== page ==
Address in Reply

The Hon. R. SANDERSON (Adelaide—Minister for Child Protection) (12:37): I rise today to speak on the Address In Reply, which sets out the Liberal government's reform agenda for the 54th parliament. Thank you to the Governor, His Excellency the Honourable Hieu Van Le AC, for his opening of parliament last week. As the 35th Governor, you and your lovely wife, Lan, have served the South Australian community well, and I hope that you serve for many more years to come. I would also like to acknowledge the election of our Speaker, the youngest Speaker in South Australian history, and wish him all the best in this prestigious and important role in this parliament.

I also congratulate the Premier. As the leader of the Liberal Party, you took a strong and focused team to the election. You articulated our many, many policies to the masses and led from the front during the whole campaign—not only during the campaign but for the many years leading up to 2018. I remember fondly our time together on the back bench when were both first elected in 2010.

I would like to extend my heartfelt congratulations to the new members in this place: the Liberal members, the members for Colton, Davenport, Elder, Finniss, Heysen, Kavel, King, MacKillop, Morphett, Narungga and Newland; and the Labor members, the members for Badcoe, Croydon (arriving from the other place), Playford and Wright.

I stand today in government, led ably by the Premier but also equally ably by the Deputy Premier. Almost 125 years after women got the vote and were able to stand in this place, the member for Bragg holds the highest parliamentary role held by a woman in South Australia's history, and she also holds the role of Attorney-General—again, the first woman to do so.

As Minister for Child Protection, I am very pleased to be taking responsibility for overseeing a department that is building a better system to protect vulnerable children and young people in South Australia. There are currently 3,583 children and young people under my guardianship as at 31 March this year. As Minister for Child Protection, I see my ultimate responsibility as doing everything in my power to see that vulnerable and at-risk children and young people are kept safe from harm and neglect so that they have the opportunity to thrive and reach their full potential, and I take this responsibility very seriously.

During my time in opposition, and indeed since taking up my place as minister, I have met with many young people, carers and other stakeholders in the industry who have felt that they were not being heard in the past and that they had been undervalued by the previous system. Since assuming the role of minister, I have already visited more than a dozen Department for Child Protection site offices, speaking with staff, children, young people and carers, gathering their thoughts and opinions so that we can work with them to build a better system where there are fewer children and young people in care and so that those who are already in care are served better.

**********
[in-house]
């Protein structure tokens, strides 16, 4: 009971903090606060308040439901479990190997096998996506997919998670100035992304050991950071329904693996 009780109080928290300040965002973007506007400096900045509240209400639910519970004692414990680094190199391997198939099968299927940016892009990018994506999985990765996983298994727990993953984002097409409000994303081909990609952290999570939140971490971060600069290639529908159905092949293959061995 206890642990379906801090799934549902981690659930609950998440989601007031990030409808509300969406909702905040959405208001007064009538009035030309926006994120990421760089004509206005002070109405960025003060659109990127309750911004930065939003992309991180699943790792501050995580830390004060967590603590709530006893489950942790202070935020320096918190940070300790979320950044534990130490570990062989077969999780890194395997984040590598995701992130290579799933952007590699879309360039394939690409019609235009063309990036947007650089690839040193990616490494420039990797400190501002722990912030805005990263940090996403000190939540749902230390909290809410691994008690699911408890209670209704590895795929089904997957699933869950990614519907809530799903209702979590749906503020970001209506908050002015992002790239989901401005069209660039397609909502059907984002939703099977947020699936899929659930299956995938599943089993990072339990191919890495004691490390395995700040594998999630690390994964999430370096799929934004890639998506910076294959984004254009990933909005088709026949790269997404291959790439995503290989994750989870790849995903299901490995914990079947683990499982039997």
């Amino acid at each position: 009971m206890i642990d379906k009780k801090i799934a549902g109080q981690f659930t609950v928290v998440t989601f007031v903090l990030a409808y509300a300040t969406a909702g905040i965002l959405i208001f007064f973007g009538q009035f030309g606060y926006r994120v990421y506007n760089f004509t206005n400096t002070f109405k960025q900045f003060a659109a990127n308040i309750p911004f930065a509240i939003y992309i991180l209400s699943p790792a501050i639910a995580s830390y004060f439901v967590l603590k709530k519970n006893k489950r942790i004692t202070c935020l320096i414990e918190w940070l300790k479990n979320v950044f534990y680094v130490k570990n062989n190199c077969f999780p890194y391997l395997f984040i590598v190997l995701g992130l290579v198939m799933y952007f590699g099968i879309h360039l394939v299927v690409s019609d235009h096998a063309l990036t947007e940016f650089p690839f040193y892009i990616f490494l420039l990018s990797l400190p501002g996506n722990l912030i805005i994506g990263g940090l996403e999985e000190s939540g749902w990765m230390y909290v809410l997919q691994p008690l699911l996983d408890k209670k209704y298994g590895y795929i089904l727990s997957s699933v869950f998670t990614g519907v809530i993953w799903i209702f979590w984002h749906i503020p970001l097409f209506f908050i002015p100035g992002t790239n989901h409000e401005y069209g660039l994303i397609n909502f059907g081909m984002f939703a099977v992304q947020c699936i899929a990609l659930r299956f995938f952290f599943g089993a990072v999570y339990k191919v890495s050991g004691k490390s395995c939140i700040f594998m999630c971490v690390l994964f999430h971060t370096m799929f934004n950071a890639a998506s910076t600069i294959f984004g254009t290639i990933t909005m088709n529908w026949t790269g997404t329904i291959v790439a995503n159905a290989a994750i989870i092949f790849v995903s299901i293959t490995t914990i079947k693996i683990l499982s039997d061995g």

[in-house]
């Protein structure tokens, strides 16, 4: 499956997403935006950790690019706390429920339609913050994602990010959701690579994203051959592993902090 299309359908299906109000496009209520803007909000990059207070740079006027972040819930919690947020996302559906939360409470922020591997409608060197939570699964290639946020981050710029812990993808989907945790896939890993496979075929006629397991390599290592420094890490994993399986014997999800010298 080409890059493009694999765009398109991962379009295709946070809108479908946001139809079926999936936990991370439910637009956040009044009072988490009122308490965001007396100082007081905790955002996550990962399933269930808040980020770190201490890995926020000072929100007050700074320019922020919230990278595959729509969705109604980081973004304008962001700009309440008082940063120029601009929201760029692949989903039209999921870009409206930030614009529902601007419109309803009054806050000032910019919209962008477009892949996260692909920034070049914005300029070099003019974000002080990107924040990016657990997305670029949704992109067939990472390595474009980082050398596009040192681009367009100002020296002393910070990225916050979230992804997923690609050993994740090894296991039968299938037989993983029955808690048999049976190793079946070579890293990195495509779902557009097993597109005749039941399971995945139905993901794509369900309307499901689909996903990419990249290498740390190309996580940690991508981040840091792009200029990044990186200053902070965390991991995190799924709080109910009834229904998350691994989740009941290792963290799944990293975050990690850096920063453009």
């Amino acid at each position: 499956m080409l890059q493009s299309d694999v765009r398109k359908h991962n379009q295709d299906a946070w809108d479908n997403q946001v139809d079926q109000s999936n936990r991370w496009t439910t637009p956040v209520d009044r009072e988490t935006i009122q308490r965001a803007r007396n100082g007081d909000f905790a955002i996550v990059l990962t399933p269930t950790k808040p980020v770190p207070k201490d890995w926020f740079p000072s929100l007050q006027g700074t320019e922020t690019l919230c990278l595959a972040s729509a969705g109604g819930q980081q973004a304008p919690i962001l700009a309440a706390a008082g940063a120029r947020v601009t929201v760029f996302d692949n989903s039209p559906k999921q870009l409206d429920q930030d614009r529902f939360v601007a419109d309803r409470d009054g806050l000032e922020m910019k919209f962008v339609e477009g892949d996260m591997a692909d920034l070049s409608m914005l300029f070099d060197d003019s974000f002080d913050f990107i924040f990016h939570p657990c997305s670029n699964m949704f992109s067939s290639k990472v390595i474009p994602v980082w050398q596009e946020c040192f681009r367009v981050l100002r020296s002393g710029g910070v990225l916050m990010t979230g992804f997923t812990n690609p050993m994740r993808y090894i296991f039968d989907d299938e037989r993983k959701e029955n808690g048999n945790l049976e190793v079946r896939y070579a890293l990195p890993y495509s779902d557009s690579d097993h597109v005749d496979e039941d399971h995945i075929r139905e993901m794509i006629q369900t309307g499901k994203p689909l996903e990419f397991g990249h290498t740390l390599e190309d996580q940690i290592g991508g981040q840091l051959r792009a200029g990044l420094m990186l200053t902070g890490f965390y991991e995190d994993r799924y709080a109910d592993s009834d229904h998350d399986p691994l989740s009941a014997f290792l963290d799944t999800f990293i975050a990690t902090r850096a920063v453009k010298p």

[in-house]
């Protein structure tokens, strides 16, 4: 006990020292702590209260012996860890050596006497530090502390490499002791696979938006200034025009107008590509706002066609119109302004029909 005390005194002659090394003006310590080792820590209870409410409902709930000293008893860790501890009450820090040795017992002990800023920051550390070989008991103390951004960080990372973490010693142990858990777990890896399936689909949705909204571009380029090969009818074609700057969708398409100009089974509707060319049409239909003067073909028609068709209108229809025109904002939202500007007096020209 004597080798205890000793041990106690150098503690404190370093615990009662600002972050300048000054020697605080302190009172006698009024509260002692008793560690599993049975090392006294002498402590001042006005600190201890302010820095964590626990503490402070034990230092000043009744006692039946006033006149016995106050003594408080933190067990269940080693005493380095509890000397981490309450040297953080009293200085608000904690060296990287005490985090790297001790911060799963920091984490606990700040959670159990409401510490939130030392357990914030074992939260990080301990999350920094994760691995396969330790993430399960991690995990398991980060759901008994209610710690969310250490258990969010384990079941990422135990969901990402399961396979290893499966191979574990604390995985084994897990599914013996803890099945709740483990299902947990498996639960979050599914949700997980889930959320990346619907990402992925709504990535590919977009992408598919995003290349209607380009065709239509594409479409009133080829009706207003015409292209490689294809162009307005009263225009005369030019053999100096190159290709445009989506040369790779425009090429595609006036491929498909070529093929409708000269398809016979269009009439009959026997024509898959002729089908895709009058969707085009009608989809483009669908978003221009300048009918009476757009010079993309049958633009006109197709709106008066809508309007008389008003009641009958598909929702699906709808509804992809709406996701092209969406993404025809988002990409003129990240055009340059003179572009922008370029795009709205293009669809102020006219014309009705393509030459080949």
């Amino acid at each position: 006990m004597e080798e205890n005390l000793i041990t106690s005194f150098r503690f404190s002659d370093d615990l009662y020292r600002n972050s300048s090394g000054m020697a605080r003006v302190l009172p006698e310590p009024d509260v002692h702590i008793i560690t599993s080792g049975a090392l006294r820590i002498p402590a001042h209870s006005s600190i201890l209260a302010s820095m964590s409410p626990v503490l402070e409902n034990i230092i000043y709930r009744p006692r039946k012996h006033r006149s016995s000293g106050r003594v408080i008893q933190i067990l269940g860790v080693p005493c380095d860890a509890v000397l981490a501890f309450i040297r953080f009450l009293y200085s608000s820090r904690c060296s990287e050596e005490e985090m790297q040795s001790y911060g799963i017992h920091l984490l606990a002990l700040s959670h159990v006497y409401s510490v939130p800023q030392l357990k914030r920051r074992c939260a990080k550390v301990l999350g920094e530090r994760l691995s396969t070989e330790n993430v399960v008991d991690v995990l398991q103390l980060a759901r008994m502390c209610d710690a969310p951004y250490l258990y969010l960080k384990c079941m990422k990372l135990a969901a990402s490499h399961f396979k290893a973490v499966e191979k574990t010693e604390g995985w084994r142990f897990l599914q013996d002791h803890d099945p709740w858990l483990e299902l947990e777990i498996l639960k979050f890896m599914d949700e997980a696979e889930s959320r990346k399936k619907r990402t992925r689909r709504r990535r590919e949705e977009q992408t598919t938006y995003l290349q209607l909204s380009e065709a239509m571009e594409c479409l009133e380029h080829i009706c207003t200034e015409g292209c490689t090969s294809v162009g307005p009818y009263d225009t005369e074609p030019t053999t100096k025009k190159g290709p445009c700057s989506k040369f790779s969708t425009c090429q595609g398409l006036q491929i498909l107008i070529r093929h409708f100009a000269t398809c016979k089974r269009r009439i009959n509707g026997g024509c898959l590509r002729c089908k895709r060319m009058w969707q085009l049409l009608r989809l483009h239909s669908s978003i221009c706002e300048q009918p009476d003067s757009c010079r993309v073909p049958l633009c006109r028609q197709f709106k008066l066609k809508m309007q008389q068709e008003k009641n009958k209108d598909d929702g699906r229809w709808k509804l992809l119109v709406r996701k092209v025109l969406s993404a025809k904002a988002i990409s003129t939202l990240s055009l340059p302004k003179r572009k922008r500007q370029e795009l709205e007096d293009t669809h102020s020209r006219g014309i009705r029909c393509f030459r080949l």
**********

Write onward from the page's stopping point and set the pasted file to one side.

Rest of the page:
Where possible, those in care should be living in stable, nurturing family-based environments surrounded by love and encouragement so that they have the best opportunity to thrive and reach their full potential. In the lead-up to the election, I campaigned on a number of issues relating to child protection that became Liberal and now government policies that I intend to deliver on. These include the diversification of the workforce. The Nyland royal commission talked about the shortage of suitably qualified social workers to meet the demands of the child protection system in South Australia.

My department is working on a recruitment process and criteria where the types of qualifications recognised by recruitment panels will be expanded beyond those with a degree in social work to include qualifications in a relevant field. This will go a long way towards addressing the skills shortage. I have met with both the PSA and the AASW to discuss their preferred qualifications that should be included. In particular, this government will not restrict its workforce to those holding an undergraduate or postgraduate degree in social work. This will be done without compromising the welfare or safety of children who need protection.

As the Nyland royal commission found, South Australia has not aligned itself with the recruitment practices in all other Australian jurisdictions which have targeted workforce planning strategies. As a result, vacancy levels have been consistently higher, placing pressure on staff to work beyond their capacity, compromising service delivery and potentially risking the safety of vulnerable children.

Like all other Australian jurisdictions, this government will recognise a broader range of qualifications in the human services field. As the Nyland royal commission recommended, while social work will continue to be regarded as the preferred qualification, other relevant qualifications will also be recognised which can be augmented by further in-house training.

Another policy that we are working on is to appoint an Aboriginal commissioner for children. The over-representation of Aboriginal children and young people in out-of-home care is also something we will be addressing. Our government has committed to appointing an Aboriginal commissioner for children, and this will occur shortly. The Aboriginal commissioner for children will focus on assisting Aboriginal families and communities to keep children safe in culturally appropriate ways. We must do more to deal with the poor outcomes for Aboriginal children in child protection, education, health and justice.